Pepaxti Combo Favored to Treat Advanced Multiple Myeloma in EU
Oncopeptides received a positive opinion from an arm of the European Medicines Agency (EMA) that is expected to take the company one step closer toward European Union approval to market Pepaxti (melphalan flufenamide, also called melflufen) in combination with dexamethasone for hard-to-treat multiple myeloma.
With the Committee for Medicinal Products for Human Use (CHMP) opinion in hand, the company can expect the European Commission, which has the authority to approve medicines for use throughout the EU, to make a final decision within two months.
If the European Commission gives its green light, the marketing approval will be valid in all EU countries as well as in Iceland, Liechtenstein, and Norway, with a planned launch toward the year’s end in Germany, Oncopeptides announced in a press release. No post-marketing studies would be required.
Pepaxti, used in combination with the corticosteroid dexamethasone, is intended to treat adults with multiple myeloma who have received at least three prior lines of therapies.
Their disease should be resistant (refractory) to at least one proteasome inhibitor, one immunomodulator, and one CD38 inhibitor, and to have progressed during or after the last therapy. For patients with a prior autologous stem cell transplant, the time to progression should be at least three years from transplantation.
Trials support CHMP positive opinion
CHMP’s opinion is based on findings from HORIZON, a Phase 2 clinical trial (NCT02963493) wherein Pepaxti in combination with dexamethasone, was found to be safe and to bring about deep and durable responses in patients with relapsed or refractory multiple myeloma.
The proportion of HORIZON patients who had a partial or complete response (overall response rate) to the treatment was 28.8%. The median time to response was 2.3 months, and the median duration of response was 7.6 months.
These findings were confirmed in OCEAN, a Phase 3 clinical trial (NCT03151811) that tested Pepaxti plus dexamethasone versus Pomalyst (pomalidomide) plus dexamethasone in patients given at least two, but no more than four, prior lines of therapy.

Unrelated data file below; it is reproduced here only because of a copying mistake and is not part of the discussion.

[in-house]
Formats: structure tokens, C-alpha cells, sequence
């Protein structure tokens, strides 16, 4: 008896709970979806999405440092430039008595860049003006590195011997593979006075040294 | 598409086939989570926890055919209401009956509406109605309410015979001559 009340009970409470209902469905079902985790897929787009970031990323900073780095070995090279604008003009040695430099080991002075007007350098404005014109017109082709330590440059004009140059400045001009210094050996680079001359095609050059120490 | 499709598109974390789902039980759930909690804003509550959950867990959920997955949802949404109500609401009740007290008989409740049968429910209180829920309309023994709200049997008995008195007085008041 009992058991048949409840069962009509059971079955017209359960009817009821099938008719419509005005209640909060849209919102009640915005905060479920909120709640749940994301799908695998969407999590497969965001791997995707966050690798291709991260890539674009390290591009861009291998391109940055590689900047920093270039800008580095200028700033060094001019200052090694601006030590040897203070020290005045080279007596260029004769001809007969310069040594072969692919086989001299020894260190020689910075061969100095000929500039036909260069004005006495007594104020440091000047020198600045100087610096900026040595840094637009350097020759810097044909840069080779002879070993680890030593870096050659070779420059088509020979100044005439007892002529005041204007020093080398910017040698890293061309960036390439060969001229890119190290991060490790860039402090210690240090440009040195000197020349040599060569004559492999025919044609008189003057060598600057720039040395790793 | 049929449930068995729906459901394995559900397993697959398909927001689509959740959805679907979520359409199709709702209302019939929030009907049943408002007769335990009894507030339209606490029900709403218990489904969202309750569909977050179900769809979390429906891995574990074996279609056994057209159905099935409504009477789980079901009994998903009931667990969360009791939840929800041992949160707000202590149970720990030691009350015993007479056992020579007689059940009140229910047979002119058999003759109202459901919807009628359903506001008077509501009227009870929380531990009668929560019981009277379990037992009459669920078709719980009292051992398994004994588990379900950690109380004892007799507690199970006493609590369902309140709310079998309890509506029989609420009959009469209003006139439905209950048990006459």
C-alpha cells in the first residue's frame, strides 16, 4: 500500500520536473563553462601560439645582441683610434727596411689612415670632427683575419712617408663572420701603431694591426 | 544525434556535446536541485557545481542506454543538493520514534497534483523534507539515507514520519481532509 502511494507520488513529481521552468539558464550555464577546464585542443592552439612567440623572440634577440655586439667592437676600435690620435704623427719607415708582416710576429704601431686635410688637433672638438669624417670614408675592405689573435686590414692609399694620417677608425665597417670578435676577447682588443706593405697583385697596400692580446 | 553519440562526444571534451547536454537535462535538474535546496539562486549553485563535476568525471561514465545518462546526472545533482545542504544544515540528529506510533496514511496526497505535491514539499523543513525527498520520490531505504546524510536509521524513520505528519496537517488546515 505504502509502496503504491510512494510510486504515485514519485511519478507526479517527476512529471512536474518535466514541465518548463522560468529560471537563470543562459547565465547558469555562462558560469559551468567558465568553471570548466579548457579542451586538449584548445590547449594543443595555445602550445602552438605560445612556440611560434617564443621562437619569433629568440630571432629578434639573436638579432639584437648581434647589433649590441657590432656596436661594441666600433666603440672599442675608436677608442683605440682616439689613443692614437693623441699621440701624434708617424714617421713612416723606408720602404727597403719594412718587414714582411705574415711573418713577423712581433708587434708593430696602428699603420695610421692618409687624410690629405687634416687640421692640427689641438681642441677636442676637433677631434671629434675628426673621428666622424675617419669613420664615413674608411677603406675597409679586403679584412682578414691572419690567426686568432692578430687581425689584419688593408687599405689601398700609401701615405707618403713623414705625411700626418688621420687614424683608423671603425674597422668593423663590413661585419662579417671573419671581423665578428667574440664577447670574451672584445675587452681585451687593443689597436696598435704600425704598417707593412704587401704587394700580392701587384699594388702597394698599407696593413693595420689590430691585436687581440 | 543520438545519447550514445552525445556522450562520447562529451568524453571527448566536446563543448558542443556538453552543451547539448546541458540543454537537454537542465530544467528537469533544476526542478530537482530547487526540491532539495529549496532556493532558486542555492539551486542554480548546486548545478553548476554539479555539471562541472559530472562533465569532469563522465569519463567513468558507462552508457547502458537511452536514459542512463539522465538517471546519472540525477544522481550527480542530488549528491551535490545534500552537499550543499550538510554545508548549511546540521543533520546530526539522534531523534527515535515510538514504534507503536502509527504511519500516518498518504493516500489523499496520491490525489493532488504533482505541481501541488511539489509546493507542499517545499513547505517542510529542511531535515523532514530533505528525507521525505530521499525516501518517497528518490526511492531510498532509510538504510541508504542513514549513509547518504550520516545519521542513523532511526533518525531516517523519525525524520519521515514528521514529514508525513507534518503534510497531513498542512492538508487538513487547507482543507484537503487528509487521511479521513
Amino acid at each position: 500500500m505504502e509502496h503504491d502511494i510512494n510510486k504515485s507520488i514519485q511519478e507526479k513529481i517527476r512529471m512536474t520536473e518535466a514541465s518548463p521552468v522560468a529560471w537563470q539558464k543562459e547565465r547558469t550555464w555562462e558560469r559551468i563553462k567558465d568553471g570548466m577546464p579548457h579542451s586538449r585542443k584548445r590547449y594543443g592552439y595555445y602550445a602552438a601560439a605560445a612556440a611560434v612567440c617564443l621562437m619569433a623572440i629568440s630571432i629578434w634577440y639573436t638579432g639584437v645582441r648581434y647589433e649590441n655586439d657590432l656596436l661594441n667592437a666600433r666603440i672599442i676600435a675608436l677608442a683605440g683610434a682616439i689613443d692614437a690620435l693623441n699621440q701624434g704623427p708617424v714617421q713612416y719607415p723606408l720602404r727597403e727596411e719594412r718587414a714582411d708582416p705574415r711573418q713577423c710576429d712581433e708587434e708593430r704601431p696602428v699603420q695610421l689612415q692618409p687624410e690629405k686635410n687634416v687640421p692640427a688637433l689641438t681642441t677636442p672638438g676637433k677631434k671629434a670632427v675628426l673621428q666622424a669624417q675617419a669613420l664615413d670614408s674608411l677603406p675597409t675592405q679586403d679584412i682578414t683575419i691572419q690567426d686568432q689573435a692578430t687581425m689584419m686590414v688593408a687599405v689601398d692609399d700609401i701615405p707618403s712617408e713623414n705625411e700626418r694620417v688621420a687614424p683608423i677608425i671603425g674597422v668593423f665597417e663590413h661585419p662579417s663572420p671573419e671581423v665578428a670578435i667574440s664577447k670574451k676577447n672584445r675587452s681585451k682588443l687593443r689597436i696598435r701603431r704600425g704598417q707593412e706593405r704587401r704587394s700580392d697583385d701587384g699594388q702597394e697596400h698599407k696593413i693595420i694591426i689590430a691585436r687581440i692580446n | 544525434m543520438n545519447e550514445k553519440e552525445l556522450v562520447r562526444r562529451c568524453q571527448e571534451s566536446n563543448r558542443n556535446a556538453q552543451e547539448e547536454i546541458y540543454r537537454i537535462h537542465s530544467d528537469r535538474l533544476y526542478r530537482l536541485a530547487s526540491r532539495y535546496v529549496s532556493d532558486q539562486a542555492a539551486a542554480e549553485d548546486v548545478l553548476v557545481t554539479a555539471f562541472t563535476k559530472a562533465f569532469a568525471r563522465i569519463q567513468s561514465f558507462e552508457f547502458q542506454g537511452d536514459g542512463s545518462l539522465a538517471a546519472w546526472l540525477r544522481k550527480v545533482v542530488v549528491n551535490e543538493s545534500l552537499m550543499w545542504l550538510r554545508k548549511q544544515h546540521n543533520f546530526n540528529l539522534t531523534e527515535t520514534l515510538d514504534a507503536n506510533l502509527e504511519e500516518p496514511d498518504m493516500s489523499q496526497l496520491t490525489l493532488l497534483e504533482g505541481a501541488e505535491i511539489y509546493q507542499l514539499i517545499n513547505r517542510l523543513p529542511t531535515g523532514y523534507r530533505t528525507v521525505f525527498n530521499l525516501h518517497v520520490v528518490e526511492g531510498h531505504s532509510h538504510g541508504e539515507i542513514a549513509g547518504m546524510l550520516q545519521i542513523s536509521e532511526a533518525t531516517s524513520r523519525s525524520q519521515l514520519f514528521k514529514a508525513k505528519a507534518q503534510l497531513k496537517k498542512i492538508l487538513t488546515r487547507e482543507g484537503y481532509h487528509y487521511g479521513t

“The recommendation for full approval of Pepaxti by EMA is really good news for patients with triple class refractory disease, where the unmet medical need remains high and treatment options often are exhausted,” said Pieter Sonneveld, MD, PhD, who led the OCEAN study. Sonneveld is a professor of hematology at the Erasmus University Medical Center in Rotterdam, the Netherlands.
In an update shared via webcast on June 27, the company reported better overall survival in patients with a time to progression less than three years from transplant who were treated with Pepaxti plus dexamethasone than in those on Pomalyst plus dexamethasone (median survival time of 23.6 vs. 19.8 months). This difference, however, was not significant.
“EMA’s assessment of Pepaxti corroborates our scientific conclusion that the overall survival result in the OCEAN study constitutes a case of true survival heterogeneity,” said Klaas Bakker, MD, PhD, executive vice president and chief medical officer of Oncopeptides.
“In addition, EMA confirms that there are no toxicological safety signals in both studies and there is a positive benefit risk profile in the indicated patient population,” Bakker added. “The non-transplanted, often older patient population, which represents the largest group of RRMM [relapsed-refractory multiple myeloma] patients, particularly benefits from treatment with Pepaxti.”
Toward the year’s end, Oncopeptides plans to request a change to the terms of Pepaxti’s anticipated approval to allow access as an earlier line of therapy.
The company is also working toward U.S. approval, and the “dialogue with the US Food and Drug Administration (FDA) has now been intensified to achieve a clear path forward also for US patients,” said Jakob Lindberg, CEO of Oncopeptides.
Pepaxti belongs to a new class of compounds known as peptidase-enhanced agents. It works by rapidly delivering a cancer-killing agent — an alkylating peptide — to malignant cancer cells that contain high levels of aminopeptidases, which are enzymes that break down peptides.
In this way, the therapy is designed to preferentially target and destroy cancer cells containing excessive amounts of these enzymes, while healthy cells are spared.